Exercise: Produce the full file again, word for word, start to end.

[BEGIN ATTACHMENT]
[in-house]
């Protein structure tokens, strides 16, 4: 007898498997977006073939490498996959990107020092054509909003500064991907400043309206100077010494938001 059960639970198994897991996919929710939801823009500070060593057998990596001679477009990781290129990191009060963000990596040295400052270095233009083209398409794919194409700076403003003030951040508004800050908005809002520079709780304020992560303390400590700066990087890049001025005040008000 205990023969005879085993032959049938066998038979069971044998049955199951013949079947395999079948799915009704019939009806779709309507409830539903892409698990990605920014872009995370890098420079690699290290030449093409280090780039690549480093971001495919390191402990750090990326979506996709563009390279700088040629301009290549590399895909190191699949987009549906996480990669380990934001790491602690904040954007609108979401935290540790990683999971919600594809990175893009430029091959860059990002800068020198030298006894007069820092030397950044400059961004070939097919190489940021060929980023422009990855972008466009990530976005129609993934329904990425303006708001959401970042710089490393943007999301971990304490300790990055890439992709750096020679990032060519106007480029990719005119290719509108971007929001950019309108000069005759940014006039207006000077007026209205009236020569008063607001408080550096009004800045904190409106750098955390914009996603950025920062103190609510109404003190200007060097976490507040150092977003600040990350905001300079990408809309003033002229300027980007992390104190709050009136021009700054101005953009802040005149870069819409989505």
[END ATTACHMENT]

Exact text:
[in-house]
């Protein structure tokens, strides 16, 4: 007898498997977006073939490498996959990107020092054509909003500064991907400043309206100077010494938001 059960639970198994897991996919929710939801823009500070060593057998990596001679477009990781290129990191009060963000990596040295400052270095233009083209398409794919194409700076403003003030951040508004800050908005809002520079709780304020992560303390400590700066990087890049001025005040008000 205990023969005879085993032959049938066998038979069971044998049955199951013949079947395999079948799915009704019939009806779709309507409830539903892409698990990605920014872009995370890098420079690699290290030449093409280090780039690549480093971001495919390191402990750090990326979506996709563009390279700088040629301009290549590399895909190191699949987009549906996480990669380990934001790491602690904040954007609108979401935290540790990683999971919600594809990175893009430029091959860059990002800068020198030298006894007069820092030397950044400059961004070939097919190489940021060929980023422009990855972008466009990530976005129609993934329904990425303006708001959401970042710089490393943007999301971990304490300790990055890439992709750096020679990032060519106007480029990719005119290719509108971007929001950019309108000069005759940014006039207006000077007026209205009236020569008063607001408080550096009004800045904190409106750098955390914009996603950025920062103190609510109404003190200007060097976490507040150092977003600040990350905001300079990408809309003033002229300027980007992390104190709050009136021009700054101005953009802040005149870069819409989505």